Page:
On Friday, just like England, the forecast turned out not entirely correct. The rain stayed in the clouds so the team headed back to Lei pi Shan with high hopes. Unfortunately, the previous days rain was badly seeping through and my project was wetter than ever. I dogged my way up the route and if anything, it looked harder than I remembered. I find it hard to put a number on it because a major section of the route was wet but it felt like the hardest thing I have tried in China. Time will tell and hopefully one of the visiting or local super-heroes will be able to red-point the route once the holds dry out. If not, I’m sure I will return at some point in the not too distant future.

Stripping the draws left me with mixed feelings. It’s always difficult to accept that you cant to something and walk away, even if factors out of your control (wet streak) are to blame. Yet at the same time I felt like I had done what I came to do – to leave something behind for other people to enjoy. Even thought I didn’t free the route, the bolts, hangers and anchors will be there for years to come for anyone to use. Thinking a little deeper, the fact I didn’t free the route means the prize of the first ascent, of what could potentially be the hardest route in China, has also been left for anyone up to the challenge.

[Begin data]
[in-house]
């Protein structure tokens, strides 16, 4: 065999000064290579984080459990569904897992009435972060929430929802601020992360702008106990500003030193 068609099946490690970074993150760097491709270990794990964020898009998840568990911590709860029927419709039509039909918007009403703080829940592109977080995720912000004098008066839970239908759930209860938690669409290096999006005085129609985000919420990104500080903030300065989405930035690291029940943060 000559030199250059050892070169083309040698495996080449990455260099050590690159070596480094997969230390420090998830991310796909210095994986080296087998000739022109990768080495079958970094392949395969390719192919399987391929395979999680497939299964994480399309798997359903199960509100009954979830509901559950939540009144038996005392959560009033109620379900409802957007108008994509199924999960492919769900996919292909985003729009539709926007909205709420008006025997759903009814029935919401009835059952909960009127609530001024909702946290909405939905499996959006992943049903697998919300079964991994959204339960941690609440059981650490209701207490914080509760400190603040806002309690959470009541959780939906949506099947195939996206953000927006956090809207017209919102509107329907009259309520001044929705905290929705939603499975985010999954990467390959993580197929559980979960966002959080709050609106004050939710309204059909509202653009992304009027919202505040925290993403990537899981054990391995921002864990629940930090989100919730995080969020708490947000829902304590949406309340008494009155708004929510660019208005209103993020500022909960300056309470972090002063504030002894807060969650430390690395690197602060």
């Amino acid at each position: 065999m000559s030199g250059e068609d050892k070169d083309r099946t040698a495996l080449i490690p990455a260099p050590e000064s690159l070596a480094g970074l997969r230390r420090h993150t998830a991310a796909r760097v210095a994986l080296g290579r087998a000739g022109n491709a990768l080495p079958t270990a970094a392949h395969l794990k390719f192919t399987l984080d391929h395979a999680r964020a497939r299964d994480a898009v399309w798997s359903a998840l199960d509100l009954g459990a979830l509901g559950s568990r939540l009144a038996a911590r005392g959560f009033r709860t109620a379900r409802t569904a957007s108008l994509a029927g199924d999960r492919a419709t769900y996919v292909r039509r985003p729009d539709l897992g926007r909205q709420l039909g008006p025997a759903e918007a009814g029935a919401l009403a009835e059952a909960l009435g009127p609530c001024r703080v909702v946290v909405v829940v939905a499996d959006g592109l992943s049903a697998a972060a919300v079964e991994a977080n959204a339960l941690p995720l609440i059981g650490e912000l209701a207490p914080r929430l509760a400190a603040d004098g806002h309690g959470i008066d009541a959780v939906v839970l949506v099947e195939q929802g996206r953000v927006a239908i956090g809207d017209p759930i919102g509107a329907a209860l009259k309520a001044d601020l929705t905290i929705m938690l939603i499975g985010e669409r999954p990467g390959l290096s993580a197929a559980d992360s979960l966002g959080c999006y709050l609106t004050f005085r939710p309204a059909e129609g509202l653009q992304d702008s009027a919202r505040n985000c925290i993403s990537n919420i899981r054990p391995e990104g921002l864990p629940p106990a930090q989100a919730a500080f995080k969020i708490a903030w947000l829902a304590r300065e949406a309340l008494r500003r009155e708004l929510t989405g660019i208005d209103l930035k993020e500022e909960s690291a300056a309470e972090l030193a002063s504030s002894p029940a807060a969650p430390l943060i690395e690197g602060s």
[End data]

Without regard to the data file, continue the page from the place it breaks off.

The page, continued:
After pulling my draws, I tried to flash an 8a+ (5.13c) called Single Life. Like my project a few of the holds were wet but I made it to the last hard move before running out of steam. I tried twice more, falling on the same move before pulling on the rope to look at the holds finding I had missed a good crimp, just left of what I had been trying to use. Emily then dropped the clutch and got in sending mode, smoothly dispatching the 8b+ (5.14a) extension to Single Life. Tired and hungry, we all headed back to base.